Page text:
Back in my review for Don’t Let them In, I explained why I willingly watch so many low budget and indie films. It’s because every now and again you come across something properly good, the diamond in the rough. For every Astro, there’s Solis. For every Winterskin, there’s Velocipastor. Today’s film, A Ghost Waits? It’s one of the good ones.
Brought to us by the team of Adam Stovall (who dons hats for writing, directing and acting!), MacLeod Andrews (actor and writer) and Matt Taylor (writer), this is the story of Jack (MacLeod Andrews) and Muriel (Natalie Walker). It’s the classic story of living boy meets dead girl, when Jack is sent to a house that the previous tenants abruptly left, to make sure that it’s all ready to go for the next tenants.
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Unbeknownst to him, the previous tenants all fled because the house is haunted by the gho… I’m sorry, the “Spectral Agent” called Muriel, who is perturbed to find that Jack refuses to leave her house no matter how hard she tries to scare him off. Muriel’s boss Ms Henry (Amanda Miller) is unimpressed by Muriel’s inability to get Jack to leave and demands that she try harder. Will she be able to truly scare Jack off? Will Jack complete his job no matter what? You’ll just need to watch the movie to find out – and we really, really do recommend that you watch this film.
As well as being a genuinely laugh-out-loud funny film, A Ghost Waits takes a look at what it’s like to be an adult in this modern world, where we can connect more easily with the people around us and yet can feel all the more alone and ignored because of it. It looks at the WHY of modern life without coming across as heavy handed, while also poking fun at the tropes and conventions of the films that inspired it and its contemporaries in modern horror. Just look at the different approaches Muriel and Rosie (Sydney Vollmer) take to trying to scare Jack away. One is all about existential dread and personal fears while the other is – well… Not that.
Filmed in black and white with what I can only assume is a fairly small budget, it’s entirely set in the confines of the house; the furthest it ventures away from it is the deck outside. The story is entirely dependent on the performances of Jack and Muriel and whether or not you believe and empathise with them. Here the movie delivers in spades. MacLeod Andrews portrays Jack as the archetypical everyman, both a nobody but at the same time representative of all of us as we struggle with the responsibilities of adult life and that need to connect to the people around us. Jack doesn’t know why he does the things he does, he just gets on with it because that’s what life expects of him. A situation likely relevant to many of us.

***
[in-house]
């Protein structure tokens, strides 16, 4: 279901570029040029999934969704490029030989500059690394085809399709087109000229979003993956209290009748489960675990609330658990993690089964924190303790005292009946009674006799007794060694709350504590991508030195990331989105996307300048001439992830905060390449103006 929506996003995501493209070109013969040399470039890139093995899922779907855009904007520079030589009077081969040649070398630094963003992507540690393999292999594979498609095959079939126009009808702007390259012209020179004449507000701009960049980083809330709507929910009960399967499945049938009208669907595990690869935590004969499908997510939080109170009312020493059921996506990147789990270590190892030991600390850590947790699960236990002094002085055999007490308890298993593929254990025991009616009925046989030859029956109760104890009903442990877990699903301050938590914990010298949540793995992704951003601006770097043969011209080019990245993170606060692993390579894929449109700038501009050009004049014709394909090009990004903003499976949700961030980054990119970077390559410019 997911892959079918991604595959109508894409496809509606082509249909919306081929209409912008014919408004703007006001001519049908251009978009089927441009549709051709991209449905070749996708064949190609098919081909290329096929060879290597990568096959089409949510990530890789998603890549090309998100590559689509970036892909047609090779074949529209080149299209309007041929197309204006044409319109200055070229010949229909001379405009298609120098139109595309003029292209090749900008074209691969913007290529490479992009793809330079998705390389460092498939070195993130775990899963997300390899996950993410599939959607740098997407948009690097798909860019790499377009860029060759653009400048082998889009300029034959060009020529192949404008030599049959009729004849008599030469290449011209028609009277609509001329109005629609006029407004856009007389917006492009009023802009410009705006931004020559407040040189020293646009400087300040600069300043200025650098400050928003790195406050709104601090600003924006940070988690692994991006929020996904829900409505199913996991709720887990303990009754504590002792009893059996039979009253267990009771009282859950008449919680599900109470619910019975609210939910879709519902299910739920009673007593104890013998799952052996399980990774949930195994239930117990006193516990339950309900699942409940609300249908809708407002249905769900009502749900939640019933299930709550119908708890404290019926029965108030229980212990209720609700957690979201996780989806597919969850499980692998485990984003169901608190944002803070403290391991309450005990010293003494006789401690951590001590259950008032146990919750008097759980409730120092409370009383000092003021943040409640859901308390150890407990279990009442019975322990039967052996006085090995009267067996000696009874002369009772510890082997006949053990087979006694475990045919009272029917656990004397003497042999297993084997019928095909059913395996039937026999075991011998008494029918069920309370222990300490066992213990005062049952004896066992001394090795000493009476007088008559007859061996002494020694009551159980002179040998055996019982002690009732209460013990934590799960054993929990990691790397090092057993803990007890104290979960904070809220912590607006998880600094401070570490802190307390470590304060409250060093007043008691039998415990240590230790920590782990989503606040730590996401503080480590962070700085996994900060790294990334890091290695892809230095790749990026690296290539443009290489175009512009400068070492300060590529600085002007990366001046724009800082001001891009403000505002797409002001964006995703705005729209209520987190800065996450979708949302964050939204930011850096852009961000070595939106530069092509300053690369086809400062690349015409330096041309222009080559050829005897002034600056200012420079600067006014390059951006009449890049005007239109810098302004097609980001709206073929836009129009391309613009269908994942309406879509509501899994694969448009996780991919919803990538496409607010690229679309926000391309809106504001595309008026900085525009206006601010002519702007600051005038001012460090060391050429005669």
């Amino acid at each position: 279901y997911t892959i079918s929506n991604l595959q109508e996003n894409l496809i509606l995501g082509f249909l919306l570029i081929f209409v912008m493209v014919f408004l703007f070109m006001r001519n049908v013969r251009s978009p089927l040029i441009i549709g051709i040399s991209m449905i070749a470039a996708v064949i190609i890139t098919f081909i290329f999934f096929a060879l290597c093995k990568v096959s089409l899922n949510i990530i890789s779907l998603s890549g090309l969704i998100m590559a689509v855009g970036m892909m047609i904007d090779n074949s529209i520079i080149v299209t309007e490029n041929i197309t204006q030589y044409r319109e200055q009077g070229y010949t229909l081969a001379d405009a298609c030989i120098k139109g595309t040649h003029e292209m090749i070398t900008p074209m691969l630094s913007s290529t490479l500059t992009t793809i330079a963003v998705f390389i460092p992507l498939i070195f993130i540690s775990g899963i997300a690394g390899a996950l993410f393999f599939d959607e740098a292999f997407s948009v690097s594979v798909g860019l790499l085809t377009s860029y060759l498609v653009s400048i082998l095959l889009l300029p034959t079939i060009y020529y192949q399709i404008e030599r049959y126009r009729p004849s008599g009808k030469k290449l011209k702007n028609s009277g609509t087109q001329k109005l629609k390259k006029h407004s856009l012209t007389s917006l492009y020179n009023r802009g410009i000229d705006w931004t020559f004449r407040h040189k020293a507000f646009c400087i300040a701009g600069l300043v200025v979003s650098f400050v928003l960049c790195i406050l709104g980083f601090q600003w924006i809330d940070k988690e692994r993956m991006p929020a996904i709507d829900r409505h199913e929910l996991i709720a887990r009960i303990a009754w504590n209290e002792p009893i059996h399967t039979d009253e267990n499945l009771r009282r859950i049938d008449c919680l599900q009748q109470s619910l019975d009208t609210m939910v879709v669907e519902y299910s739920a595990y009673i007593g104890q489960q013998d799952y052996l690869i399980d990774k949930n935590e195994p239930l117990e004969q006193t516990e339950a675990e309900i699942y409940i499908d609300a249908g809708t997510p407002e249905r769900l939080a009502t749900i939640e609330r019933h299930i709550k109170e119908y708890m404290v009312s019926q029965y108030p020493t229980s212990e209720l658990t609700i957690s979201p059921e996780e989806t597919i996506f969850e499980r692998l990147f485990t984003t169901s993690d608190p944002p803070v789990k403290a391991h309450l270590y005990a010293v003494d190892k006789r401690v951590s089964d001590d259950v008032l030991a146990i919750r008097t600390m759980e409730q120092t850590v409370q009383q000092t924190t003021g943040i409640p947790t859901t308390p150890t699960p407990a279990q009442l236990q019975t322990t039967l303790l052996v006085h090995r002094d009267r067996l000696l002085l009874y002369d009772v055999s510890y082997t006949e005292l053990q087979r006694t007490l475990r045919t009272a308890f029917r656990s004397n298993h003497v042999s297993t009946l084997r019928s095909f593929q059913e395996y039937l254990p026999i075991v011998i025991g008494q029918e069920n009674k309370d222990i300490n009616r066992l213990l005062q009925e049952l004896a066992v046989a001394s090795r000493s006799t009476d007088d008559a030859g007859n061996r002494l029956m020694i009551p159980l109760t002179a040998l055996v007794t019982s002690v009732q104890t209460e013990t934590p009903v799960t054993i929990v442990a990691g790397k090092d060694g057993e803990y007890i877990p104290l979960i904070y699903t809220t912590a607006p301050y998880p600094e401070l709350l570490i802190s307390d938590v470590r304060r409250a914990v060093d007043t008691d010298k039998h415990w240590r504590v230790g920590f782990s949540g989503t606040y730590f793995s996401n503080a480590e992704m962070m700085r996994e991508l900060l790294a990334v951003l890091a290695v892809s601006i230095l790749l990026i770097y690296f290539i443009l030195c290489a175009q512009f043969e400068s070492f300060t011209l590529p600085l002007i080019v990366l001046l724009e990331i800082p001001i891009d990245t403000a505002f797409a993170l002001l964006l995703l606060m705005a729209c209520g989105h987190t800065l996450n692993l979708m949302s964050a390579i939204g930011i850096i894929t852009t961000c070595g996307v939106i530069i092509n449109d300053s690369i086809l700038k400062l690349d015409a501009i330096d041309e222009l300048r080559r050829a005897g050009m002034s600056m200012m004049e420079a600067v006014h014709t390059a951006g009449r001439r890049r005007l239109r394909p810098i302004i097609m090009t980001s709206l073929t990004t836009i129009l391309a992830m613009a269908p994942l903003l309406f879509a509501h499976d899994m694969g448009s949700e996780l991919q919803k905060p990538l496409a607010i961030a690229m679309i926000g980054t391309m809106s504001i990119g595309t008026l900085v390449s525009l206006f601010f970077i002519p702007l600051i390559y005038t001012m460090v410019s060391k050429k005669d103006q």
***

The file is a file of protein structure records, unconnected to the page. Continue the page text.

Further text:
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The same can be said for Muriel. Even in death there is still a job to be done, a purpose to be found or pressed onto us. Why does she drive people from the house? Because it’s what she was told to do. Why was she told to do it? Because scaring people away is just what ghosts do, what they have always done, and it’s a job she took a great deal of satisfaction from until Jack showed up to disrupt her pre-ordained path through eternity.
A Ghost Waits is the lovechild of Beetlejuice and Ghost and it was a delight to watch. It has already been picked up by the fine fellows over at Arrow and will arrive on their streaming service in February. Should you watch it? GOD YES. Do you like black comedy? Do you like ghost stories? Do you like romance? If you like any or all of these, check this out. It will also be getting a Blu-ray release later this year and we can wholeheartedly recommend a purchase. Why? Because not only is it a great film, it’s a great film from a first time director. If we buy his film, then hopefully he’ll make more! I, for one, would love to see more from Mr Stovall.
A Ghost Waits is out now on ARROW.